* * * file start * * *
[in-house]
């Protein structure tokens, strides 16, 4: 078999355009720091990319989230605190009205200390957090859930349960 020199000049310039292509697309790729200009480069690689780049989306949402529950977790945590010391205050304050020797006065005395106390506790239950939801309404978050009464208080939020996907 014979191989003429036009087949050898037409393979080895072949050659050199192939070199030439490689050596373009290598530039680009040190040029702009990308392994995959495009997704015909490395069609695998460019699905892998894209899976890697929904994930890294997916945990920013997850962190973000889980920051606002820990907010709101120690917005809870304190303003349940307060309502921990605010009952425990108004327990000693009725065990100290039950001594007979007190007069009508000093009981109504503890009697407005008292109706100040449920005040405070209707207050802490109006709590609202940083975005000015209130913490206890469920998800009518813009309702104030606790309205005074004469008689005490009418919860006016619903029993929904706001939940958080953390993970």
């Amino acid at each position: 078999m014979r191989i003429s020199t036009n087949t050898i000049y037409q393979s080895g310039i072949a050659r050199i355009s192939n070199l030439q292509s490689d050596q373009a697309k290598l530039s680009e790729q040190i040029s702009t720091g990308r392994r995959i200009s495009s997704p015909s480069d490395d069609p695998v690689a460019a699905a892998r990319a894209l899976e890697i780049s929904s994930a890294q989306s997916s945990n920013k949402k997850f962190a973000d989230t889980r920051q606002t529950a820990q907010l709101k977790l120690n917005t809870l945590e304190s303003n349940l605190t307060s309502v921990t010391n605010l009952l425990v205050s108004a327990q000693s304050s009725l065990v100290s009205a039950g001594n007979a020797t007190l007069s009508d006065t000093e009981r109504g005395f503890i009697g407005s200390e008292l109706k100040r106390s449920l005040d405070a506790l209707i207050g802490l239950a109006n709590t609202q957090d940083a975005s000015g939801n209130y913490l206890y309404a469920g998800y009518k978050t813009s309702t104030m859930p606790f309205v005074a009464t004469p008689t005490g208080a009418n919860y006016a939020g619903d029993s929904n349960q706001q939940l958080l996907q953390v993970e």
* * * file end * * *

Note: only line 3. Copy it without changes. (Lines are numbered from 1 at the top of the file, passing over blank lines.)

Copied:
């Amino acid at each position: 078999m014979r191989i003429s020199t036009n087949t050898i000049y037409q393979s080895g310039i072949a050659r050199i355009s192939n070199l030439q292509s490689d050596q373009a697309k290598l530039s680009e790729q040190i040029s702009t720091g990308r392994r995959i200009s495009s997704p015909s480069d490395d069609p695998v690689a460019a699905a892998r990319a894209l899976e890697i780049s929904s994930a890294q989306s997916s945990n920013k949402k997850f962190a973000d989230t889980r920051q606002t529950a820990q907010l709101k977790l120690n917005t809870l945590e304190s303003n349940l605190t307060s309502v921990t010391n605010l009952l425990v205050s108004a327990q000693s304050s009725l065990v100290s009205a039950g001594n007979a020797t007190l007069s009508d006065t000093e009981r109504g005395f503890i009697g407005s200390e008292l109706k100040r106390s449920l005040d405070a506790l209707i207050g802490l239950a109006n709590t609202q957090d940083a975005s000015g939801n209130y913490l206890y309404a469920g998800y009518k978050t813009s309702t104030m859930p606790f309205v005074a009464t004469p008689t005490g208080a009418n919860y006016a939020g619903d029993s929904n349960q706001q939940l958080l996907q953390v993970e």